When a Search Marketing Agency pitches a new client, they may provide them a complimentary audit, initial strategy overview, competitive analysis, etc… However, once the client signs on the dotted line and the work begins, more often than not, overt time the client slips into the dark with regard to the specifics. These specifics consist of the day-to-day “blocking and tackling” of PPC. (keyword matching, search queries, ctr%, quality score, competitive bidding, affiliate hijacking, etc…). When something goes wrong with an account (and is always does), the PPC Marketer/Agency needs to explain the cause and effect and it is that situation where the client needs to know what they hell they are talking about.
In this post, I will discuss some specific instances where it’s in the best interest of both parties to educate one another in order to not only grow the business, but to keep the relationship from turning sour.
Discuss What Metrics Matter Most
Regardless of how seasoned a client/prospect might be with regard to “PPC metric lingo”, it’s in the best interest of both parties to explain which metrics matter the most and why. Sometimes, Adwords metrics such as interactions, engagement rates, etc… are not exactly accurate on measuring success. Success is should identified by conversions. For example, take this scenario.
- Increased Impressions: In general, one might think this is a good thing but depending on the targeting and platform, absolutely NOT and here’s why.
- Search Networks: More impressions can reduce the CTR% which in turn lower Quality Score and hence, result in higher costs and worse AVG Position. This also results in additional “irrelevant” traffic that will drive up budgets and lower the overall Cost/Conversion.
- Display Networks: Depending on the bidding options, (especially CPM) an increase in impressions will only drive up costs. Need to make sure CPC is set to this option.
The Influence of Competitors:
When a company enters the world of PPC Marketing, they will encounter competitors not only bidding on similar keywords, but also their “sacred” brand terms and this can have a detrimental effect on the overall performance of the account. It’s important to keep a watchful eye on this and develop strategies to counteract this problem. Here are some strategies to protect the brand:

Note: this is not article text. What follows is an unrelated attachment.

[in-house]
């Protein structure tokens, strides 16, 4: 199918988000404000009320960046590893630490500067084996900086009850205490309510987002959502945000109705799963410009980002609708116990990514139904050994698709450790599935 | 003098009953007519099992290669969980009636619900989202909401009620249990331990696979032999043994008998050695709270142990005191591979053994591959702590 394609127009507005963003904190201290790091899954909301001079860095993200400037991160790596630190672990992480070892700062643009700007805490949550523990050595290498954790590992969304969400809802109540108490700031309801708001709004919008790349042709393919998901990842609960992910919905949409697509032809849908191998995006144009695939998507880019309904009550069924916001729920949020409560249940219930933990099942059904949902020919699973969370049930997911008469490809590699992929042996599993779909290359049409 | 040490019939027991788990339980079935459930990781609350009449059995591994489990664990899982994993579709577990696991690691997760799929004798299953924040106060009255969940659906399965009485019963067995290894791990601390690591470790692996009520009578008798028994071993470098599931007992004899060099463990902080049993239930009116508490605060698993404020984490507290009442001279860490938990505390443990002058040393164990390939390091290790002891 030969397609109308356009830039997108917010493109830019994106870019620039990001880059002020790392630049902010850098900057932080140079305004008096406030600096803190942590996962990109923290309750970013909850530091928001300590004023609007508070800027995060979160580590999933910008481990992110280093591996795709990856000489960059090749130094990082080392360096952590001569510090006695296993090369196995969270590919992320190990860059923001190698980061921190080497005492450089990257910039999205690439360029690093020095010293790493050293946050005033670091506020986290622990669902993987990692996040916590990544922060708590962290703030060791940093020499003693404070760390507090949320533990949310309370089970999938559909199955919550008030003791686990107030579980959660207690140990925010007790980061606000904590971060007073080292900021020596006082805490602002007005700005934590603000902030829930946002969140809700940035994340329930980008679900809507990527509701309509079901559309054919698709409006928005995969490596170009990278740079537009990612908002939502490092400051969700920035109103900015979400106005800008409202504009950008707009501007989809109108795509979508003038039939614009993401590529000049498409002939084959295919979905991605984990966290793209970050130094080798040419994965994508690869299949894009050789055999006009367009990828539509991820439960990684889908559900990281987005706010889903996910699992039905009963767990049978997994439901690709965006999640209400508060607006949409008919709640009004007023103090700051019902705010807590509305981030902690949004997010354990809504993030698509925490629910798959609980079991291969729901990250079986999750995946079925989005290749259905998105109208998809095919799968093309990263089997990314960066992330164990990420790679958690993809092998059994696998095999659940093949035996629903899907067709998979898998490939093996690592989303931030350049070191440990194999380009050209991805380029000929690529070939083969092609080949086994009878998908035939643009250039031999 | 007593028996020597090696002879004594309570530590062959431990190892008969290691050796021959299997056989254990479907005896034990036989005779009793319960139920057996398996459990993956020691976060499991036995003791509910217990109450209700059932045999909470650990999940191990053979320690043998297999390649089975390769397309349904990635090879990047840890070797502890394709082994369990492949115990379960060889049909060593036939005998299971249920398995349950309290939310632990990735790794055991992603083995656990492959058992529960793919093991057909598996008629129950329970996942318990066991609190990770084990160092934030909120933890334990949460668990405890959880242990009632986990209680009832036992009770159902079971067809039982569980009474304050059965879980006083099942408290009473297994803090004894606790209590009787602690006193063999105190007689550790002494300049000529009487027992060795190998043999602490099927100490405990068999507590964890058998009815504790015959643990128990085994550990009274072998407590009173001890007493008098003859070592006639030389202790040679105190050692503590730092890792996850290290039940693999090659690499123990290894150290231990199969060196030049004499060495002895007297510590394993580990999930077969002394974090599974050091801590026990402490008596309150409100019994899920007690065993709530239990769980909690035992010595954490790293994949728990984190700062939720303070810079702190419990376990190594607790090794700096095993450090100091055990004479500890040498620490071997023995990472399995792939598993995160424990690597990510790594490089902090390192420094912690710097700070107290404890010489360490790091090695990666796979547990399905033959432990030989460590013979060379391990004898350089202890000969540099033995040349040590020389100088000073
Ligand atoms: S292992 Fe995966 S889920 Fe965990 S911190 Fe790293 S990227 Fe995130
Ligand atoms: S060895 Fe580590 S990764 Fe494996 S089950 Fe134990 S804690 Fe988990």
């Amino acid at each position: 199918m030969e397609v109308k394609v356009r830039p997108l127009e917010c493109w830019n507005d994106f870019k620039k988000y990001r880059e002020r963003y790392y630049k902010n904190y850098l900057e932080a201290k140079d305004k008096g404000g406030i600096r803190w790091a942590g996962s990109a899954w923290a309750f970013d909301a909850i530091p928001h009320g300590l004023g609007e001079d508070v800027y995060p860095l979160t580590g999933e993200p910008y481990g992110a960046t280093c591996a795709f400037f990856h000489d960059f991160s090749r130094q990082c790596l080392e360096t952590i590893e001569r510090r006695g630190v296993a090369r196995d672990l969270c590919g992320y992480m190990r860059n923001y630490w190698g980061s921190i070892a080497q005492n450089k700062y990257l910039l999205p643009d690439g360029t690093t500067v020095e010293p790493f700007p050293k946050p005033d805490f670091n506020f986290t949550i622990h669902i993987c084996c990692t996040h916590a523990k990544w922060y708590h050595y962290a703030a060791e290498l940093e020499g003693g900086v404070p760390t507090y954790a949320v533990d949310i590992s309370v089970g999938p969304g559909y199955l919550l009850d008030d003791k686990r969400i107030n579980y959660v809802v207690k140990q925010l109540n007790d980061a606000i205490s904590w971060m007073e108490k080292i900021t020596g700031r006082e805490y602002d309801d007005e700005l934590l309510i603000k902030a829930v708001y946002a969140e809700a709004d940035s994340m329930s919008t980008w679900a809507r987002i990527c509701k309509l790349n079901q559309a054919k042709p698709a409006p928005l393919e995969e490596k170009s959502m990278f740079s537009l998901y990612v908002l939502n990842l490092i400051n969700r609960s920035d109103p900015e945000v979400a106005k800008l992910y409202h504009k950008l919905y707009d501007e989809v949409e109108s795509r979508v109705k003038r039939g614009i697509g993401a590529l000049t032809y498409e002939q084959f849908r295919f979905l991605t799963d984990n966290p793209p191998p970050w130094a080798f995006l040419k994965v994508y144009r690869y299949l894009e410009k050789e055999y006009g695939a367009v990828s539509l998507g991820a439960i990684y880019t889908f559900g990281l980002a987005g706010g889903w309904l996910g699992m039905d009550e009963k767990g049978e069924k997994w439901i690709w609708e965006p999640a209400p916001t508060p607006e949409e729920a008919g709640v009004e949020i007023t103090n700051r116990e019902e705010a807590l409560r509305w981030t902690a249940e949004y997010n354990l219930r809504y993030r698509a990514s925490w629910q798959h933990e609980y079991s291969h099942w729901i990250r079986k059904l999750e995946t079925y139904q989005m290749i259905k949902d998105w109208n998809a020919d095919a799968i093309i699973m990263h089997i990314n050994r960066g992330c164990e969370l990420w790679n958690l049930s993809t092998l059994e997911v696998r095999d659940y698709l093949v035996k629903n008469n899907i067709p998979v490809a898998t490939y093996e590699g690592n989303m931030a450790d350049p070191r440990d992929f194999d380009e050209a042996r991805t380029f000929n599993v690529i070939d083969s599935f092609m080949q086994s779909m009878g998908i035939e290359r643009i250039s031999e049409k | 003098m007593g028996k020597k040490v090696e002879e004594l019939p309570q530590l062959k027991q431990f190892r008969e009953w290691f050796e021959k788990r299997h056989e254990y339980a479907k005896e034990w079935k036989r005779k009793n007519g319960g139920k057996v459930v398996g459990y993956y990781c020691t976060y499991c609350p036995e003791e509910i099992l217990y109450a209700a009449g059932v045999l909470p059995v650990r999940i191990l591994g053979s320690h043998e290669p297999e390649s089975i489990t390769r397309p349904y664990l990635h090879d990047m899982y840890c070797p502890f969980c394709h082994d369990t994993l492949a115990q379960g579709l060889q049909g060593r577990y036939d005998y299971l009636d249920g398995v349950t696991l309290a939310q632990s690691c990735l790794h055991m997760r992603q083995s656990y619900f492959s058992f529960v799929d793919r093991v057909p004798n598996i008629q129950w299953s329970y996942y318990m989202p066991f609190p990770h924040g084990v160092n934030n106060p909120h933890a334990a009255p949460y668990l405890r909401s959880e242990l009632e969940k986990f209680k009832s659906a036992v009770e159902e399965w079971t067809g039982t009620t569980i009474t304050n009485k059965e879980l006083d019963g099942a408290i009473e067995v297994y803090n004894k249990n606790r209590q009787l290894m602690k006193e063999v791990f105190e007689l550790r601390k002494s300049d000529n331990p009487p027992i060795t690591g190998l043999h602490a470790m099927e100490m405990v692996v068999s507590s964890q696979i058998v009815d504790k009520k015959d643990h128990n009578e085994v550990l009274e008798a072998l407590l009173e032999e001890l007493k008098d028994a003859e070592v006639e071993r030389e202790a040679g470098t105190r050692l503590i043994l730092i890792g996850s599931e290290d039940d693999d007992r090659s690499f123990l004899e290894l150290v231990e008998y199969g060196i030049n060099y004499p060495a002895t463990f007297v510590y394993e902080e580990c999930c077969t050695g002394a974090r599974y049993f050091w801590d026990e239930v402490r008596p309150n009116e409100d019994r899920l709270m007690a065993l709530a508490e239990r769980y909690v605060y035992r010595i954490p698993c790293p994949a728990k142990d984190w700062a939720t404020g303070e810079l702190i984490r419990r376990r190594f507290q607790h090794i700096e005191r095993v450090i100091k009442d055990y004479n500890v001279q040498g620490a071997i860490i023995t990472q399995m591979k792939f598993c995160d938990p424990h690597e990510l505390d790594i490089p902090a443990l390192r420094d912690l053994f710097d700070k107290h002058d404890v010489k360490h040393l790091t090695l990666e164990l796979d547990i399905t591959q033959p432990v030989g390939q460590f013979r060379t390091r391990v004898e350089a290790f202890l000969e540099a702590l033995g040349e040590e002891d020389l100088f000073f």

- Make sure the client files their trademark with Google to ensure no one else can use their trademarked term in text Ads.
- Send an email/letter to all Affiliates and Resellers that they are NOT permitted to bid on the trademarked name in any of their Text/Banner Ads.
- Contact competitors directly and ask them to stop bidding on their trademark terms. (if they do not oblige, getting legal assistance would be beneficial)
Attribution of other Online or Offline Advertising
Attribution can be a tricky thing to interpret, especially to a client, but it’s imperative to tell a story that makes sense. Understanding attribution varies depending on the life cycle of the client (history, offline advertising, social media presence, etc..). Typically, a new advertiser will have to rely on “non-brand” terms to drive the most relevant traffic to their product or service. Once history as been accumulated and more people get familiar with the brand, consumers will ultimately type in their brand name (Search Engine, Direct/Bookmark) to get to their site.
The client needs to understand that it will take time to grow their brand and that this is a revolving cycles. For example, “non-branded” terms are more costly and do not provide many conversions so we automatically want to pause the campaign. Bad Idea! Quite often, the “non-brand” terms are the first point of contact that introduce the brand. Yes, it costs more money, does not result in an immediate conversion, but over time it’s what generated the customer.
Importance of “After-the-Click”
Perfecting the fundamentals of Quality Score in a campaign is a good thing. Buuuut….. it’s only half the battle. The other half is persuading the customer to take an action and frankly that is the only thing that matters here. Even though the term “after-the-click” is simple in its meaning, execution is another story. It is this strategic obstacle that can be achieved, but requires constant and intelligent testing to ensure maximum effectiveness. Bottom line: The client needs to understand that in order to maximize their Ad dollars, they will need to the invest time and money into these strategies. The following Tactics would include:
- A/B Landing Page Testing
- Cart/Form Testing
- Audience Testing
- Promotion/Offer Testing
The Trust Factor:
It’s very easy for customers to trust the platform that they are advertising on. There is this “fuzzy / comfortable” feeling that if Google recommends it, then it must be a good strategy. However, I would strongly recommend that any of the Google’s Opportunities (even though sometimes justified) need to be viewed as a just a suggestion, not an immediate decision. Remember, Google is a lucrative business because they want advertisers to spend more money with them. Increasing traffic and spend may sound good on paper, but they do not come with any guarantees in terms of conversions. When appropriate, clients need to understand the difference.
There is a “fine-line” that needs to be met where Agencies need to maintain control the PPC Accounts, while allowing the client to continue to interact and take part in the overall strategy. One way to overcome any potential issues is to educate them on all of the intricacies that may occur throughout the client-agency relationship. Once the client has developed a good rapport with the agency, it becomes easier to properly manage their performance expectations.
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